History Notes > Oxford History Notes > American History - 1863-1975 Notes

Progressivism Notes

This is a sample of our (approximately) 5 page long Progressivism notes, which we sell as part of the American History - 1863-1975 Notes collection, a [unknown] package written at Oxford in 2013 that contains (approximately) 46 pages of notes across 7 different documents.

Learn more about our American History - 1863-1975 Notes

The original file is a 'Word (Docx)' whilst this sample is a 'PDF' representation of said file. This means that the formatting here may have errors. The original document you'll receive on purchase should have more polished formatting.

Progressivism Revision

The following is a plain text extract of the PDF sample above, taken from our American History - 1863-1975 Notes. This text version has had its formatting removed so pay attention to its contents alone rather than its presentation. The version you download will have its original formatting intact and so will be much prettier to look at.

AMERICAN HISTORY SINCE 1865 PROGRESSIVISM 'A middle-class movement responding to middle-class concerns'. Is this an accurate description of Progressivism?
Introduction Emergence of Progressivism/Difference of a Mugwamp Muckraking Business Municipal reform Class Religion Immigration Politics Conclusion Who Were the Progressives?: G.E. Gilmore
- Historians asked to define progressivism give contradicting answers.
- Most progressives justified sex-based wage discrimination on the basis that women were living in homes with male wage earners, typically.
- Progressives taught immigrants to be Americans, providing English language classes and aiding civic understanding and employment finding.
- Women were key to progressivism, contributing to its intellectual and organisational framework.
- 'Reforms' pursued by some progressives included the implementation of poll taxes or restricting the voting rights of the illiterate.
- In 1912 some Republicans splintered into the Progressive Party, headed by Theodore Roosevelt, and advocate a 'New Nationalism'; he lost the election to Woodrow Wilson's Democrats1.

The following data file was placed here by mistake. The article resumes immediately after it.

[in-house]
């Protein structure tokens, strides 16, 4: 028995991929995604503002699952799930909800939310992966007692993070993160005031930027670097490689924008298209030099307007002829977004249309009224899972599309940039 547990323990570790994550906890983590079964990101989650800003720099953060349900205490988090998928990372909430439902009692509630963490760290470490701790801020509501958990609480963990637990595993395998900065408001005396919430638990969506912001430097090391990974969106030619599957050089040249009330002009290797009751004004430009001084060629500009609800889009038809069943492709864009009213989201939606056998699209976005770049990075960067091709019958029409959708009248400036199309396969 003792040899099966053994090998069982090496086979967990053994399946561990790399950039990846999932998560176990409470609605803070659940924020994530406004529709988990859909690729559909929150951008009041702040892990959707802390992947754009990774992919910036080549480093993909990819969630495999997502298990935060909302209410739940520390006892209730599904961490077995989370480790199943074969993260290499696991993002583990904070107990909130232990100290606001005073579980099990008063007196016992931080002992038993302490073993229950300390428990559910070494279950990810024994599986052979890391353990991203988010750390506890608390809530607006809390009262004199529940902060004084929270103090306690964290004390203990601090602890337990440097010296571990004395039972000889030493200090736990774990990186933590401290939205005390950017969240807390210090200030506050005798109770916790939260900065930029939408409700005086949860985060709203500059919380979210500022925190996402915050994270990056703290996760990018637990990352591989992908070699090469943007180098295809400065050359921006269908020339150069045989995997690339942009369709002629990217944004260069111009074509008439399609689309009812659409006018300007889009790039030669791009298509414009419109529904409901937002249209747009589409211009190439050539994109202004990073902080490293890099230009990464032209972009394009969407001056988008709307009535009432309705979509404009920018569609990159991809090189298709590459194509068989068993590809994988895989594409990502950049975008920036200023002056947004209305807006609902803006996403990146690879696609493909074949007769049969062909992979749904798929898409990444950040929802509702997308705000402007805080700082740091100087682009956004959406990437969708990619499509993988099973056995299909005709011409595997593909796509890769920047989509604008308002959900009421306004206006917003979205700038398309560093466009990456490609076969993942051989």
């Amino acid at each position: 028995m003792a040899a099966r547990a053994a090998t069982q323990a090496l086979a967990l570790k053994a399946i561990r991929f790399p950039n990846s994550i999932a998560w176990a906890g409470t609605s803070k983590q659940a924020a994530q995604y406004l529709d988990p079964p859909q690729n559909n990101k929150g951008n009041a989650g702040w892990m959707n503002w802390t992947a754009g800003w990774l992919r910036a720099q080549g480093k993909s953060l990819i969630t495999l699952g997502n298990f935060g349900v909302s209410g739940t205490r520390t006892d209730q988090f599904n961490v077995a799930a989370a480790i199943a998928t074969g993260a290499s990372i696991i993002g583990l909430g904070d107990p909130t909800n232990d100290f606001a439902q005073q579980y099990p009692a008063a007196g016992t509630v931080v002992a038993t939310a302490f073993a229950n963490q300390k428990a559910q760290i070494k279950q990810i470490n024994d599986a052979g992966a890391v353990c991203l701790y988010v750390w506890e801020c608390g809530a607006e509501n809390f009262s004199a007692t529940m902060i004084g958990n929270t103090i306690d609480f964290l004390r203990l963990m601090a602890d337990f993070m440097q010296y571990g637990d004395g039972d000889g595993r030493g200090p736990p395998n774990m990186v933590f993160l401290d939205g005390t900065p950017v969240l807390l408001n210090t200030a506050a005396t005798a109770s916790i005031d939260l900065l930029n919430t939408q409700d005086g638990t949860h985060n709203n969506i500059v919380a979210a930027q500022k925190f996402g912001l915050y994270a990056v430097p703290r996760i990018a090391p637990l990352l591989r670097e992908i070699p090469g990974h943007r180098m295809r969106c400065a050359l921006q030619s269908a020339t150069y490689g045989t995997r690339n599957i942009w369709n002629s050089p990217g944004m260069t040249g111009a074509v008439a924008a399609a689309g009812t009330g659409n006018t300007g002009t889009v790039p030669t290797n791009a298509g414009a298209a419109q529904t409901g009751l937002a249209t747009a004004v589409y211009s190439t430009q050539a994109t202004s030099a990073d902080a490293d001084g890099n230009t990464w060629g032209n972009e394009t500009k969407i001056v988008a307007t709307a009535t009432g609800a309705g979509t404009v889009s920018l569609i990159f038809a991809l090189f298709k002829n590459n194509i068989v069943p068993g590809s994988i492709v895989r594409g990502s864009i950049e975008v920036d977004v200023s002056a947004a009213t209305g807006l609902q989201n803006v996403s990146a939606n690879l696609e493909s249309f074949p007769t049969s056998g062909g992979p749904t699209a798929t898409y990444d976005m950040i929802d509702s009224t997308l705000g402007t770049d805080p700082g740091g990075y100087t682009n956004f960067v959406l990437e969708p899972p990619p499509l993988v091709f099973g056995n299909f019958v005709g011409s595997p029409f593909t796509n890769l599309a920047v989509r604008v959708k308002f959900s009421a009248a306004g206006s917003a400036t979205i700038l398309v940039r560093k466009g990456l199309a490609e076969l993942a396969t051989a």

- Hofstadter has been called a 'counter-progressive'. He has argued that progressivism was not a popular revolution, but a re-ordering, coming from the middle-classes, and seeking to make their world more manageable2.
- The middle-classes were concerned by the chaos caused by urbanisation, industrialisation, and mass immigration.
- Kolko disagrees, and argues that the middle-class element of progressivism stifled forces for real change, such as the Socialists and the IWW.
- After 1900 populism and progressivism merge, although dual urban and rural origins are still evident.
- Mugwamp? Favoured tariff reform and sounds money.
- Growing wealth inequality and the emergence of a plutocracy was causing discontent among America's middle-classes, who were seeing their social status steadily denuded.
- Bourbon Democrats/Redeemers - Southern white democrats who came to power after the end of Reconstruction.
- Rather than seeking endless legislative compromise, urban progressives focussed on the better enforcement and administration of existing rules. For example, instead of seeking more stringent factory legislation, they instead ensured proper adherence to basic employment law.
- McKinley was assassinated in September 1901. 1 Who Were the Progressives?: G.E. Gilmore 2 Who Were the Progressives?: G.E. Gilmore

****************************End Of Sample*****************************

Buy the full version of these notes or essay plans and more in our American History - 1863-1975 Notes.